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The History of Plastic Pollution
Understanding the plastic problem
Worldwide, up to five trillion plastic bags are used every year and up to 422 million tonnes of plastic are being produced annually.
As if that isn’t bad enough, half of all plastic produced is for single-use purposes, meaning it’s used once and then thrown away. In reality, there is no ‘away’ for a material designed to be indestructible.
For decades, our Ocean has been a dumping ground for plastic, sewage, industrial and chemical waste. While the Ocean is vast, it’s not bottomless and it’s certainly not a landfill site.
Single-use plastics are the biggest contributors to marine litter and pose severe threats to marine life, human health, and the planet. But how did we get here? When was plastic created? What can we do to take action and reduce the plastic polluting our blue planet?
What is the history of Ocean pollution?
We’re used to having our rubbish collected, sorted, recycled or put into landfill – but for millennia, people didn’t dispose of their waste as we would today.
Instead, waterways were used as a means of waste disposal or rubbish would be burned. As a result, pollution would end up in our Ocean or in the atmosphere.
Before the advent of plastics, and with a relatively small population, the amount of waste in the Ocean was rather small.
The invention of plastic: The dawn of pollution
In 1862, Alexander Parkes developed the first man-made plastic. The product, called ‘Parkesine’, wasn’t a commercial success, but it was an important step in the development of man-made plastic.
A staggering number of plastic innovations emerged in the period surrounding World War II, from 1933 – 1945. Plastic technology came to the forefront because copper, aluminium, steel and zinc became highly sought-after metals used only for the war effort.
In the 1960s, it became clearer how polluted our Ocean was getting.
Hold on: What is marine pollution?
Marine pollution refers to waste ending up in the Ocean and causing adverse effects. Specifically, marine pollution is a result of human impacts. A combination of chemicals and trash – most of which comes from land – is tossed, washed, or blown into the Ocean.
When was Ocean pollution – specifically, Ocean dumping – first reported?
We can assume that Ocean dumping has been in practice before anyone investigated it, partly because scientists didn’t attempt to research this issue before the 1960s. Many organisations used to dump their chemical by-products into waterways to remove their waste.
In the 1960s, scientists from the National Academy of Sciences discovered some alarming news: More than 100 million tonnes of waste had been dumped in our Ocean.
This report discounted plastic pollution, which we now know is one of the major pollutants in our Ocean, because it had just recently become a mainstream material. Instead, the Ocean pollution that these scientists reported largely relates to chemical, industrial and sewage waste.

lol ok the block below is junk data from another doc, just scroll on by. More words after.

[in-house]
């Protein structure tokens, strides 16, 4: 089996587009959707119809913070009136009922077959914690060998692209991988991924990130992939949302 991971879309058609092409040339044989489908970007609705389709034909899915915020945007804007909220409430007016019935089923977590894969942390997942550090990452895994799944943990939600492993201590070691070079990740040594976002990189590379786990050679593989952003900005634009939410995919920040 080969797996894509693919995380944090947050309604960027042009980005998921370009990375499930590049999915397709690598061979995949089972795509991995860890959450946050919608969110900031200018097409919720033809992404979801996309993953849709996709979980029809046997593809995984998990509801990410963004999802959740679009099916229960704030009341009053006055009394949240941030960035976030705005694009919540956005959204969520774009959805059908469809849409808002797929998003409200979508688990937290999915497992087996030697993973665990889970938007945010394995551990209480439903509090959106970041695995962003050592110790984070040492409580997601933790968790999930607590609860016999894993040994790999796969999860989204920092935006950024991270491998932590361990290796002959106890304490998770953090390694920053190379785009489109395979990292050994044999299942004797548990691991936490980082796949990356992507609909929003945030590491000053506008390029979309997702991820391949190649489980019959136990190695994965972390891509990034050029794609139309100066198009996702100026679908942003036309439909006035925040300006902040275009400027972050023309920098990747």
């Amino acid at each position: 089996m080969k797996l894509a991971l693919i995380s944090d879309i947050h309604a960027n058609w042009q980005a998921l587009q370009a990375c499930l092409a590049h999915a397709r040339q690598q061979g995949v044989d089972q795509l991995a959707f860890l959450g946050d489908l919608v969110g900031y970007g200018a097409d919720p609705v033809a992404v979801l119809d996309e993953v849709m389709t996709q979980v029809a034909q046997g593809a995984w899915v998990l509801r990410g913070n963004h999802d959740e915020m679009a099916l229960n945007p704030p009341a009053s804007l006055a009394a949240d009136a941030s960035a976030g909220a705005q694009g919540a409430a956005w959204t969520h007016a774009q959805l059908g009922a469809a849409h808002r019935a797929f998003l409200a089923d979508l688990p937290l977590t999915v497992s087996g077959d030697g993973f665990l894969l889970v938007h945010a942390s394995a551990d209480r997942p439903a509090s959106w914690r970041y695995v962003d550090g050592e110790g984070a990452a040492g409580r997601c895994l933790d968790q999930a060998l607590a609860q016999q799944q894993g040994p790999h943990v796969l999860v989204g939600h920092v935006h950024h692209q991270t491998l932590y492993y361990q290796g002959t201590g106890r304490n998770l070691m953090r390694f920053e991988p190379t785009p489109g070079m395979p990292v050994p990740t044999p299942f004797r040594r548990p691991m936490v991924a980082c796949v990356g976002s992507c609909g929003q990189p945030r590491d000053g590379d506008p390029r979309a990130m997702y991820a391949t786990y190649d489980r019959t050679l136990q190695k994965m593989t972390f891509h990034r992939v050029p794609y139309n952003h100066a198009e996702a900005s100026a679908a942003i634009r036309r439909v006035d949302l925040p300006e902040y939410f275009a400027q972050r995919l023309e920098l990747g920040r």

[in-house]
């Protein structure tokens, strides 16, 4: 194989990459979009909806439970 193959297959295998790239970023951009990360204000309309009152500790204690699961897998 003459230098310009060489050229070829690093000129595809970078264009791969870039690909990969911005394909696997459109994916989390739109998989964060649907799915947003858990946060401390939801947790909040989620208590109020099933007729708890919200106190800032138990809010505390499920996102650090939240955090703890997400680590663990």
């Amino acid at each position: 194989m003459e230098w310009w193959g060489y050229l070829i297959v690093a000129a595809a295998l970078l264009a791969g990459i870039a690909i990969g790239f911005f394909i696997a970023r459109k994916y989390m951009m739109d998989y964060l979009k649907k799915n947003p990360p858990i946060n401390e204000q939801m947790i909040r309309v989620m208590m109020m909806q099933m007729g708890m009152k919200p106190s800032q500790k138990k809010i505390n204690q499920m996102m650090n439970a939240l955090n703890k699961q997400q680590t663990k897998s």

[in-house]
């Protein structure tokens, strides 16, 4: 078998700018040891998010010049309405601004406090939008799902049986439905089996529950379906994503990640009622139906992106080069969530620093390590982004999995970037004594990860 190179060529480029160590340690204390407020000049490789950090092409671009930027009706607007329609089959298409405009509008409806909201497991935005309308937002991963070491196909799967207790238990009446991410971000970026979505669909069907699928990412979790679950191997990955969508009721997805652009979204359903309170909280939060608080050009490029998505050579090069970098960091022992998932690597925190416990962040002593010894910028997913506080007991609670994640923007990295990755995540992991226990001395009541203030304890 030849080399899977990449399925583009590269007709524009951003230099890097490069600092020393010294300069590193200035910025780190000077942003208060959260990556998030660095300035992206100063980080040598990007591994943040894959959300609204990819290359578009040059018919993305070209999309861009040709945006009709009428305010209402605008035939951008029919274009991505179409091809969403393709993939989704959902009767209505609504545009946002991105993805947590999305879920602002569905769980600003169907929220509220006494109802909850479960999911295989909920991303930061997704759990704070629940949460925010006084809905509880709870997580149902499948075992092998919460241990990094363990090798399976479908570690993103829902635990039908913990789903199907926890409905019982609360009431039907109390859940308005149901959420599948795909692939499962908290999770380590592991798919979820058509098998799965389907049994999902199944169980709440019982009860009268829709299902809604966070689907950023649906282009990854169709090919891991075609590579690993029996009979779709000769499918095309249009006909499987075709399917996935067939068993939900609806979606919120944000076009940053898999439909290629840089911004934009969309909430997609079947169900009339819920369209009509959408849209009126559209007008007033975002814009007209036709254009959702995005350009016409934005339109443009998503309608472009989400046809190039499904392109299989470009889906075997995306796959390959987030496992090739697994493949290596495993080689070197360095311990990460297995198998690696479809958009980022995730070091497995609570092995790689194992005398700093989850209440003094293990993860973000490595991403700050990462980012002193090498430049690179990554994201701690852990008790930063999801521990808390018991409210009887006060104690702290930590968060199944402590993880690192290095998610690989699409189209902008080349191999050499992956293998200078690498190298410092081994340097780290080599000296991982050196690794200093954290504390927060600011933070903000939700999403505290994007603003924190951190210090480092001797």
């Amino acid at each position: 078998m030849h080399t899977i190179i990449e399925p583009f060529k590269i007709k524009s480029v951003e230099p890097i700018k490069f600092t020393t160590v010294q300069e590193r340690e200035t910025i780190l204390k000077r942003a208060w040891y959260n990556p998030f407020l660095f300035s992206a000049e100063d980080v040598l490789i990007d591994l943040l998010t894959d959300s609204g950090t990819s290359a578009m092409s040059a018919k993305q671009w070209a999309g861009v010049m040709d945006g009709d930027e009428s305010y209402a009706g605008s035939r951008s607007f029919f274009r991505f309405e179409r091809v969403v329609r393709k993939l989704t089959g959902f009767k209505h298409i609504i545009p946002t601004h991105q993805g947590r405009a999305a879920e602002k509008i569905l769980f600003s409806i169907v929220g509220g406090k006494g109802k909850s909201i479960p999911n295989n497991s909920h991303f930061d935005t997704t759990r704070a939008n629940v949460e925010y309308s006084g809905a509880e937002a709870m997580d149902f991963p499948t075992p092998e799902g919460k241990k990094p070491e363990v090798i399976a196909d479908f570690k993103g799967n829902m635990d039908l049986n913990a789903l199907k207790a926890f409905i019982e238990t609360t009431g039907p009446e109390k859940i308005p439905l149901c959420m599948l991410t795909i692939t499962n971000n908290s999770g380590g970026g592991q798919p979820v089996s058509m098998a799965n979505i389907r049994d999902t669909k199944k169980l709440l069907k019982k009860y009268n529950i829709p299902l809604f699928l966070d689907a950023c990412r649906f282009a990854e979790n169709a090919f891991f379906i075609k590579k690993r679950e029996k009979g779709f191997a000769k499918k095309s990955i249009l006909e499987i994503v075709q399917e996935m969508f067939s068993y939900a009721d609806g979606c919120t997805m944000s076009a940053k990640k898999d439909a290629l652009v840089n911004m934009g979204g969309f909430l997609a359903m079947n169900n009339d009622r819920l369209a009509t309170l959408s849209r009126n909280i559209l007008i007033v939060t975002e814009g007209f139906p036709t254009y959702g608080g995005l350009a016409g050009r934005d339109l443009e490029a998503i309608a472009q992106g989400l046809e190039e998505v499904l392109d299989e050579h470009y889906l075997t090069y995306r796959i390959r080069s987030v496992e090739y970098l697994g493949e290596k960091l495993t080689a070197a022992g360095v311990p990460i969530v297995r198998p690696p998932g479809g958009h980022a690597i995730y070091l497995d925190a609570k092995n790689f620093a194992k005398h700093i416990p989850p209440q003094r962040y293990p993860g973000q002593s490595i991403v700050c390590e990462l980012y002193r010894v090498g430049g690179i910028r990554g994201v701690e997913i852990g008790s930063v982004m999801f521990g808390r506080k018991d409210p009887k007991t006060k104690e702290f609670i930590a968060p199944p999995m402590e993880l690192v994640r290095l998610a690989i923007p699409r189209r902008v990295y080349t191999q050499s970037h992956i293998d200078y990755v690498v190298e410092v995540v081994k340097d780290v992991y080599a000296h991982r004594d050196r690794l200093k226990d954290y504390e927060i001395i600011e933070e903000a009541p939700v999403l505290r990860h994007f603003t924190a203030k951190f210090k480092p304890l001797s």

How have plastics developed into a major Ocean polluter?
Realisation hit in the 1970’s: Plastic doesn’t ‘go away’ and it doesn’t break down; it breaks up into smaller and smaller pieces, called microplastics.
During this period, there was a significant rise in plastic production too, which resulted in more and more pollution. Scientists also discovered that seabirds were ingesting plastic materials and seals were getting trapped in plastic netting.
How have we tried to de-pollute the Ocean?
There have been legislative attempts to de-pollute the Ocean and remove plastic from our waterways.
Four years after the National Academy of Sciences scientists discovered how much waste had really been dumped into the Ocean, the U.S Congress passed the Marine Protection, Research and Sanctuaries act.
By the 1980s, the Society of the Plastics Industry developed the plastic resin identification code, to make recycling and disposing of plastics easier. But our reliance on plastic had already taken hold.
In the early 2000s, the amount of plastic waste we generated rose more in a single decade than it had in the previous 40 years.
Plastic pollution has negative consequences for all life on Earth.
Even though we know plastic pollution is bad for our blue planet, we continue to produce millions of tonnes of plastic from plastic bottles and plastic forks to plastic shopper bags to giant plastic commercial containers.
A key reason plastic continues to contribute to marine pollution is lack of awareness.
From individuals to businesses to governments – if we don’t understand the problems associated with plastic pollution and the importance of having a healthy Ocean, we won’t do anything to change our ways.
As of 2022, there are 8 billion people on Earth. We need millions of those people understanding that a healthy Ocean is essential to a healthy future for all life.
Necessary legislation to reduce plastic production and pollution will only be implemented when the masses understand how necessary that legislation is.
What does the future of our Ocean look like?
We make decisions about what to purchase and what to wear daily. Choices made about how we live right now will impact the Ocean for decades to come.
So, the future health of our Ocean isn’t set. We have the ability to decide the magnitude of the plastic pollution problem. We can start making choices today to turn the tide.
We can right the wrongs of our plastic pollution history, and embrace the Ocean as the life supporting ecosystem that it is, rather than use it as a dumping ground.
We are the first generation to deeply understand Ocean issues, and the last generation who can stop them. We are all the Ocean Generation.
How can I start taking Ocean and climate action?
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